Mask by Ahasiw Maskegon-Iskwew. Video still. 1990’s.
How can new forms of expression interact with the issues that still plague Aboriginal peoples in North America? How can this dialogue be opened up and discussed within an artistic context? In 2002 grunt gallery took up these types of questions with a groundbreaking conference. With the archives you can explore the topics raised by participating artists, topics that are still far from irrelevant and require us to be critical of our own histories.
“This site is an Indian Act in and of itself-a chance to continue the heart journey that was the original Indian Acts: Aboriginal Performance Art conference (grunt gallery 2002), and carry that heart to others who could not attend the conference, but whose own hearts may be ignited by this archive and who can witness this conference through the material within this site.”
For any comments or questions regarding the project or any of the websites being launched, please send us a question, follow us on twitter @gruntgallery or use the gruntArchive tag. You can also take a look at grunt’s history via facebook timeline.
Activating the Archives- Sculpture
The Sculpture website is now up! You can either follow this link or click on the above image. “This Sculpture site that Program Director Glenn Alteen and I have put together shows a vast variety of sculpture: looking through this website, one will notice many approaches and styles, from minimalism to feminism to social commentary on the spaces we live in. Each exhibit archived in this website was created with a unique purpose, but they all have something in common: each is a means of dealing with social and emotional realities that remain unique to the time in which each exhibit was created.” (Polina Bachlakova, Curatorial Intern)
Artwork by James Carl.
Archives Officially Launched-Performance
As promised, click on the above picture to access grunt gallery’s Performance archive. The website “features a curatorial focus on a variety of performance based works that have been developed at grunt since its inception in 1984.” As well as acting as the digital record of the gallery’s own history with the performance art world, the website concentrates on historically marginalized groups and artists, situating these performances within a larger social, political and artistic discourse. We greatly appreciate your support!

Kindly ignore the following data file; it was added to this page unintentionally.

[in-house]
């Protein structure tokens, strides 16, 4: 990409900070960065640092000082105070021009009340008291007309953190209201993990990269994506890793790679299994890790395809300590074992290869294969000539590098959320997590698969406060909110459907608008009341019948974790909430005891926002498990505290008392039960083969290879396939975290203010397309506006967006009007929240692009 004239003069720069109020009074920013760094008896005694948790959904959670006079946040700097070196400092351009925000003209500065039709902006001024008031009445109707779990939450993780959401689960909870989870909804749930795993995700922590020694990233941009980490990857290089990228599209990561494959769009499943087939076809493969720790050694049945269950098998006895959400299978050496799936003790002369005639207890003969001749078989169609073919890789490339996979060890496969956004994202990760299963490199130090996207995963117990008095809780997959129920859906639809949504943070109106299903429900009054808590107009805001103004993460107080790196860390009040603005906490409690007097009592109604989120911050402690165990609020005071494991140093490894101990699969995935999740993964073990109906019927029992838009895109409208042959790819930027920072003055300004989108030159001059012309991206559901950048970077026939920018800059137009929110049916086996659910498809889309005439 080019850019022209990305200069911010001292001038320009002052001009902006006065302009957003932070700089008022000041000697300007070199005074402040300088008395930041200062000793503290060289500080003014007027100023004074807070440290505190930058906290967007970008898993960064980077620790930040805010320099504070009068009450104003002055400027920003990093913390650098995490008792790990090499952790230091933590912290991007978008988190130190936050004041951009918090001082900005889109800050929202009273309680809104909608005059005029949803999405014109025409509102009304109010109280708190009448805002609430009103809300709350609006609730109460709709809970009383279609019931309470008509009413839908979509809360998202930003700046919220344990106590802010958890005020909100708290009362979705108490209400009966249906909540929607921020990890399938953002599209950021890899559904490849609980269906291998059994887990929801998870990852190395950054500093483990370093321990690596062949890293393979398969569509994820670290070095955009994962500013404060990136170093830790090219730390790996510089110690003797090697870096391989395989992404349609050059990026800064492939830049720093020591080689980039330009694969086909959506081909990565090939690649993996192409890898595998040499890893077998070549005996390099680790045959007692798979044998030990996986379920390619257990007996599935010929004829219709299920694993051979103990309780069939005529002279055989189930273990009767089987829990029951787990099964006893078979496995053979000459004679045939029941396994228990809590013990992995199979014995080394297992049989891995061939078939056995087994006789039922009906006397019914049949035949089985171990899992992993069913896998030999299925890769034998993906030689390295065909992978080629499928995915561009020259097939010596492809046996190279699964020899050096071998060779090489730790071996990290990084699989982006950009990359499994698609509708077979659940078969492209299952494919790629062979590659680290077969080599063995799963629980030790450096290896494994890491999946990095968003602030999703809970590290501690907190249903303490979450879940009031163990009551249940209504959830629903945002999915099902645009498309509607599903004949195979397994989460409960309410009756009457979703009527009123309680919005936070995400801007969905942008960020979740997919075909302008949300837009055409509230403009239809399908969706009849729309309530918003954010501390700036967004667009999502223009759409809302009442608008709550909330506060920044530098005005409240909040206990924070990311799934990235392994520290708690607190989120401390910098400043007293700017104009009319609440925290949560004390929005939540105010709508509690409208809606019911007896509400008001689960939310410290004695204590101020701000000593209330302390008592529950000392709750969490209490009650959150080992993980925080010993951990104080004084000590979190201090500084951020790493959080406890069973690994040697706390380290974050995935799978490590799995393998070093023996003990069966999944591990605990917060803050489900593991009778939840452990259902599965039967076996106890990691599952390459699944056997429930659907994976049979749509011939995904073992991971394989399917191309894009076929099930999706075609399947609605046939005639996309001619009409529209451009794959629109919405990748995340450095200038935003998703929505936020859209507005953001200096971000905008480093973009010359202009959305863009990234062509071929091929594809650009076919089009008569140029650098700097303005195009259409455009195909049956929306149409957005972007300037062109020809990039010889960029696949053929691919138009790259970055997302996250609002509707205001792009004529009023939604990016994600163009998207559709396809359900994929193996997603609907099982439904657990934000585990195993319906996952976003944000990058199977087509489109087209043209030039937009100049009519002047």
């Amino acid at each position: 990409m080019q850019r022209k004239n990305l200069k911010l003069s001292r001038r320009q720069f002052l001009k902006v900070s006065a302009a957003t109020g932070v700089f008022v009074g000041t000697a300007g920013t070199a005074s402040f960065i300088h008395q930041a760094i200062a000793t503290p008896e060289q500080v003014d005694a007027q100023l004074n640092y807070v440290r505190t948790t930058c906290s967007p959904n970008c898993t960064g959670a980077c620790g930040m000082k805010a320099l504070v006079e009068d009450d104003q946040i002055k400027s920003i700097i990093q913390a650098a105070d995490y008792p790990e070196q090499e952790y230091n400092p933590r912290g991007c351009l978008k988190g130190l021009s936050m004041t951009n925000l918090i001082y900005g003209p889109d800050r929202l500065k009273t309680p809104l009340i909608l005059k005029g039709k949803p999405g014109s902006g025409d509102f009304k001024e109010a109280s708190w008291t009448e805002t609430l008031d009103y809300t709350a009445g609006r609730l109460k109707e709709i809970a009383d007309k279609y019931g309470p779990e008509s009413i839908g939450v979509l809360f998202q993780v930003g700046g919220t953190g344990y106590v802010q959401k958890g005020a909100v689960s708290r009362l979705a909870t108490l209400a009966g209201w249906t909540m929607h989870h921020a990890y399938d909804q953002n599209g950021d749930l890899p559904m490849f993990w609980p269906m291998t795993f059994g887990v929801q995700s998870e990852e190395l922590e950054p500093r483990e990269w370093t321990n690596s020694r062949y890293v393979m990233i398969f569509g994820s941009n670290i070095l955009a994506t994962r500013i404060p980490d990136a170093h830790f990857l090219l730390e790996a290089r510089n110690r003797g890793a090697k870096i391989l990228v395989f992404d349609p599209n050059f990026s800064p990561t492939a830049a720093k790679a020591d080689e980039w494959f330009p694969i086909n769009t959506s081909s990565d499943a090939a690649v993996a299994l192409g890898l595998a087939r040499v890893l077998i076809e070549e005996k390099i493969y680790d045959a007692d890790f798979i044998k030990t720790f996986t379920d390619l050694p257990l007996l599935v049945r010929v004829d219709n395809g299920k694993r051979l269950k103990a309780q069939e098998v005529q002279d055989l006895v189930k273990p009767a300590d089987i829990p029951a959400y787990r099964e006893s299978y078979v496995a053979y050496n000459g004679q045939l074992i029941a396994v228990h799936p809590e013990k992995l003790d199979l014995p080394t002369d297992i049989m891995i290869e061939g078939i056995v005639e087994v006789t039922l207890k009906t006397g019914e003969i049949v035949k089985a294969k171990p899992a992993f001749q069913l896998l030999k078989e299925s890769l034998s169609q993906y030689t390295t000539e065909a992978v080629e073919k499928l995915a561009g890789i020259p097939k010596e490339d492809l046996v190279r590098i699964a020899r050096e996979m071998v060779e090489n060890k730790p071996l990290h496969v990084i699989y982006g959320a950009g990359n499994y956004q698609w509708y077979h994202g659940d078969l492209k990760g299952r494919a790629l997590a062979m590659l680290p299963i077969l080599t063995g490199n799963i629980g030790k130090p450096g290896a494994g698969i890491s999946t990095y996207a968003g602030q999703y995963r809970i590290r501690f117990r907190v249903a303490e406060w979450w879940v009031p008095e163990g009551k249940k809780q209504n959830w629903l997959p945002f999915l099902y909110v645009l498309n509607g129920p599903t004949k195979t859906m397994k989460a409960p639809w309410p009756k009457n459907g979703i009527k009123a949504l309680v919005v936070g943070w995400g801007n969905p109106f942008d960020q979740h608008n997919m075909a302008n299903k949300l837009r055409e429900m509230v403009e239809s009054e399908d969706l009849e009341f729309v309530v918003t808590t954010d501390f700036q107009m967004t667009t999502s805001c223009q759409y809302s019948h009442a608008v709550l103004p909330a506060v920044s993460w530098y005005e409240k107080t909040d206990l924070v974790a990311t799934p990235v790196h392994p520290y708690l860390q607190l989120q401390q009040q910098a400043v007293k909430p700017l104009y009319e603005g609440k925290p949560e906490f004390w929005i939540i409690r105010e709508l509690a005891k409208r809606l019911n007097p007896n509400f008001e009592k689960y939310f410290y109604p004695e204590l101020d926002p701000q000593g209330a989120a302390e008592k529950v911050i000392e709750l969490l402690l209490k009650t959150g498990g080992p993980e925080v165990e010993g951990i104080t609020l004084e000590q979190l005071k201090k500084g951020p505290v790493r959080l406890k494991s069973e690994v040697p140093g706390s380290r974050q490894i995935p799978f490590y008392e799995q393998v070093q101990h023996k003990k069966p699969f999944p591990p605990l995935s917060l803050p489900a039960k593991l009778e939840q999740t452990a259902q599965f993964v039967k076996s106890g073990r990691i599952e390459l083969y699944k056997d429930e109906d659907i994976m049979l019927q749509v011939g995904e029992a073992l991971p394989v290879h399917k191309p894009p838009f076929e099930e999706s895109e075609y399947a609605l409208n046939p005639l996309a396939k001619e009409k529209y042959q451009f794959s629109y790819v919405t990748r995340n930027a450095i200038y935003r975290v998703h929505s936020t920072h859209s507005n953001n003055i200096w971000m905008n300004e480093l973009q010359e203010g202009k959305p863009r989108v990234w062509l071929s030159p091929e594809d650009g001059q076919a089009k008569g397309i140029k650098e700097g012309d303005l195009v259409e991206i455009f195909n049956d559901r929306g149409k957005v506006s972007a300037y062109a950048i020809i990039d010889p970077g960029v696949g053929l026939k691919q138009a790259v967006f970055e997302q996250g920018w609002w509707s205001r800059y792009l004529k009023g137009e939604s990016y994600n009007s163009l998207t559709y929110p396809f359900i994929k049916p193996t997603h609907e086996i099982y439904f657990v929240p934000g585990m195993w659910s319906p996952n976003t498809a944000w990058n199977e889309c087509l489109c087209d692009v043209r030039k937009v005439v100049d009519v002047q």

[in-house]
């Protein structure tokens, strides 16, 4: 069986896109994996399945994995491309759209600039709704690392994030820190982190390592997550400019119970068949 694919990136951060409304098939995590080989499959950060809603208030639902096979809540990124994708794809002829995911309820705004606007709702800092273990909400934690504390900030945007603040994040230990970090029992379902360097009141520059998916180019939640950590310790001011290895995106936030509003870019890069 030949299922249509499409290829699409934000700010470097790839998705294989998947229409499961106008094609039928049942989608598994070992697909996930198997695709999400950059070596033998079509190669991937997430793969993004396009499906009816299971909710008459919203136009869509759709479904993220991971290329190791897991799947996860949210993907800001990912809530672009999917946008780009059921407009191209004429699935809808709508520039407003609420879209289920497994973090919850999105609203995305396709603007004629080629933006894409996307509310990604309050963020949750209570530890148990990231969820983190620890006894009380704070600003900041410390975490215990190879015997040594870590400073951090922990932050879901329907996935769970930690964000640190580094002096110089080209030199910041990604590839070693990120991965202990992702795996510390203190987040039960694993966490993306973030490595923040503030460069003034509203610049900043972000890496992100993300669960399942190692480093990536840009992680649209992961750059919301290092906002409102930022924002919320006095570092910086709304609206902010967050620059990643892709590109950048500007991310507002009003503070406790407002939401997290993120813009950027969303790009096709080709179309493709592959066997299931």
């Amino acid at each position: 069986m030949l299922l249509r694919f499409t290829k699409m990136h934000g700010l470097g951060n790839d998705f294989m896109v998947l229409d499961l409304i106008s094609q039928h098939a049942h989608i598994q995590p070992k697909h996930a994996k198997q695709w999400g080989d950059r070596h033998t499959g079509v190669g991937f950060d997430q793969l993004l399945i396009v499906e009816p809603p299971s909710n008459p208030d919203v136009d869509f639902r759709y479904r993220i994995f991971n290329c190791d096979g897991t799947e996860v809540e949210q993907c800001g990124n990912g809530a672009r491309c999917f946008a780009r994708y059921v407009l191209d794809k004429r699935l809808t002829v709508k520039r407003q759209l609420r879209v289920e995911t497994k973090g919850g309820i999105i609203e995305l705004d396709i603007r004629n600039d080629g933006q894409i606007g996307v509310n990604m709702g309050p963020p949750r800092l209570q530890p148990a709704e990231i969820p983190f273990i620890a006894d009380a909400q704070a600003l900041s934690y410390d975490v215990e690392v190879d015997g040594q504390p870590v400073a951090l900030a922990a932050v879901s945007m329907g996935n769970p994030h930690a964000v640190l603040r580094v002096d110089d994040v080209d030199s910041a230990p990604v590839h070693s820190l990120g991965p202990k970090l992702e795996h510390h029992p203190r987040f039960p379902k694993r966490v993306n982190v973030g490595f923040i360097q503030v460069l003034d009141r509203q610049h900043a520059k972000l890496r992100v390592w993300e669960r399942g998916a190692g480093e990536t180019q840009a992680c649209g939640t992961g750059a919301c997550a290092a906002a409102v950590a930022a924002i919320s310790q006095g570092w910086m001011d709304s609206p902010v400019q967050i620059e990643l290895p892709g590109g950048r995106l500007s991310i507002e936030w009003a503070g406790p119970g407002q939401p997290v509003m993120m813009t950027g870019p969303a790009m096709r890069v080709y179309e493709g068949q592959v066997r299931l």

The Wait is Almost Over.
As Grunt Gallery’s Activating the Archive project concludes, we will be unveiling the websites that will allow you to take a look at the gallery’s fascinating history. Stay tuned!
Nadia Myre, Indian Act, 2002
“Each page is pierced by a needle and like a scar bears the stitch, a reminder of its path across the page…”*
In the fall of 2002, an annotated version of the Indian Act, each of its 56 pages woven with beads, mounted on black felt, and encased in individual shadow boxes, lined the walls of grunt gallery.
Entitled Indian Act, the exhibition represented the culmination of a series of communal “Beading Bee” sessions held primarily in Montréal, in which red and white glass trade beads were sewn across the pages of the document by over 250 participants as a means of “obscuring the Law and rendering it finally illegible.”*
The project was conceived by Montréal-based artist Nadia Myre as “an act of rebellion”* against the legislation that continues to condition and control the lives of First Nations individuals, comprising an opportunity to not only rewrite a document for which translations in aboriginal languages were never provided by the Canadian government,^ but to learn about and participate in the production of beadwork as well.
*From Myre’s Artist Statement
^From Frank Shebageget’s essay for the catalogue to Riding Lines, a 2001 exhibition of Myre’s work at Centre d’art Indien